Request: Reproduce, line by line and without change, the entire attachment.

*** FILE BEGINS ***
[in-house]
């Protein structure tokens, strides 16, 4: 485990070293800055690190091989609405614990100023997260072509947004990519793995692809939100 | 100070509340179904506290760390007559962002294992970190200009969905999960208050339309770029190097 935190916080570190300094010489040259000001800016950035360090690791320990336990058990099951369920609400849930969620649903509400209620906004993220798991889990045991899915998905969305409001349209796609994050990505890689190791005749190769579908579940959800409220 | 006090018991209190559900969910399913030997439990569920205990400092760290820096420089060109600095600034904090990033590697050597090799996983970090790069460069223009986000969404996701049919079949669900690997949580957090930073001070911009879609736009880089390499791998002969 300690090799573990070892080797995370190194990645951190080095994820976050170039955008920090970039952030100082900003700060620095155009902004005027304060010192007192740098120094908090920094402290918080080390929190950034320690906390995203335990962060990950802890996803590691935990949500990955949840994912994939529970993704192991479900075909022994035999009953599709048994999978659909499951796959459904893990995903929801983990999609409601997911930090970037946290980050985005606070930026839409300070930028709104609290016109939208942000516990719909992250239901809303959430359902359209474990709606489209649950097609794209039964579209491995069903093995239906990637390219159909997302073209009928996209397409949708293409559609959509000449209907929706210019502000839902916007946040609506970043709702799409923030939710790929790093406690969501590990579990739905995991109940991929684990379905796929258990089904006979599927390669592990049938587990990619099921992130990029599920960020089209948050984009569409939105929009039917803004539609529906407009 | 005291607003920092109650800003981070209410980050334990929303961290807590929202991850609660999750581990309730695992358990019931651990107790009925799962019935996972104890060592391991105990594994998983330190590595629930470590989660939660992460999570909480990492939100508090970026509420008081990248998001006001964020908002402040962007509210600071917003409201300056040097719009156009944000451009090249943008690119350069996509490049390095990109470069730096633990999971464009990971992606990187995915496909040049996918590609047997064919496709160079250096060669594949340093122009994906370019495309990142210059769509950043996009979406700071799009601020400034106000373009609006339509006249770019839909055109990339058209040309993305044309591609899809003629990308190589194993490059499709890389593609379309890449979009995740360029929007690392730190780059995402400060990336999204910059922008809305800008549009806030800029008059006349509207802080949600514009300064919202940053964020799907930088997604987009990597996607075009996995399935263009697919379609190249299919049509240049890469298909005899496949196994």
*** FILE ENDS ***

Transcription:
[in-house]
């Protein structure tokens, strides 16, 4: 485990070293800055690190091989609405614990100023997260072509947004990519793995692809939100 | 100070509340179904506290760390007559962002294992970190200009969905999960208050339309770029190097 935190916080570190300094010489040259000001800016950035360090690791320990336990058990099951369920609400849930969620649903509400209620906004993220798991889990045991899915998905969305409001349209796609994050990505890689190791005749190769579908579940959800409220 | 006090018991209190559900969910399913030997439990569920205990400092760290820096420089060109600095600034904090990033590697050597090799996983970090790069460069223009986000969404996701049919079949669900690997949580957090930073001070911009879609736009880089390499791998002969 300690090799573990070892080797995370190194990645951190080095994820976050170039955008920090970039952030100082900003700060620095155009902004005027304060010192007192740098120094908090920094402290918080080390929190950034320690906390995203335990962060990950802890996803590691935990949500990955949840994912994939529970993704192991479900075909022994035999009953599709048994999978659909499951796959459904893990995903929801983990999609409601997911930090970037946290980050985005606070930026839409300070930028709104609290016109939208942000516990719909992250239901809303959430359902359209474990709606489209649950097609794209039964579209491995069903093995239906990637390219159909997302073209009928996209397409949708293409559609959509000449209907929706210019502000839902916007946040609506970043709702799409923030939710790929790093406690969501590990579990739905995991109940991929684990379905796929258990089904006979599927390669592990049938587990990619099921992130990029599920960020089209948050984009569409939105929009039917803004539609529906407009 | 005291607003920092109650800003981070209410980050334990929303961290807590929202991850609660999750581990309730695992358990019931651990107790009925799962019935996972104890060592391991105990594994998983330190590595629930470590989660939660992460999570909480990492939100508090970026509420008081990248998001006001964020908002402040962007509210600071917003409201300056040097719009156009944000451009090249943008690119350069996509490049390095990109470069730096633990999971464009990971992606990187995915496909040049996918590609047997064919496709160079250096060669594949340093122009994906370019495309990142210059769509950043996009979406700071799009601020400034106000373009609006339509006249770019839909055109990339058209040309993305044309591609899809003629990308190589194993490059499709890389593609379309890449979009995740360029929007690392730190780059995402400060990336999204910059922008809305800008549009806030800029008059006349509207802080949600514009300064919202940053964020799907930088997604987009990597996607075009996995399935263009697919379609190249299919049509240049890469298909005899496949196994």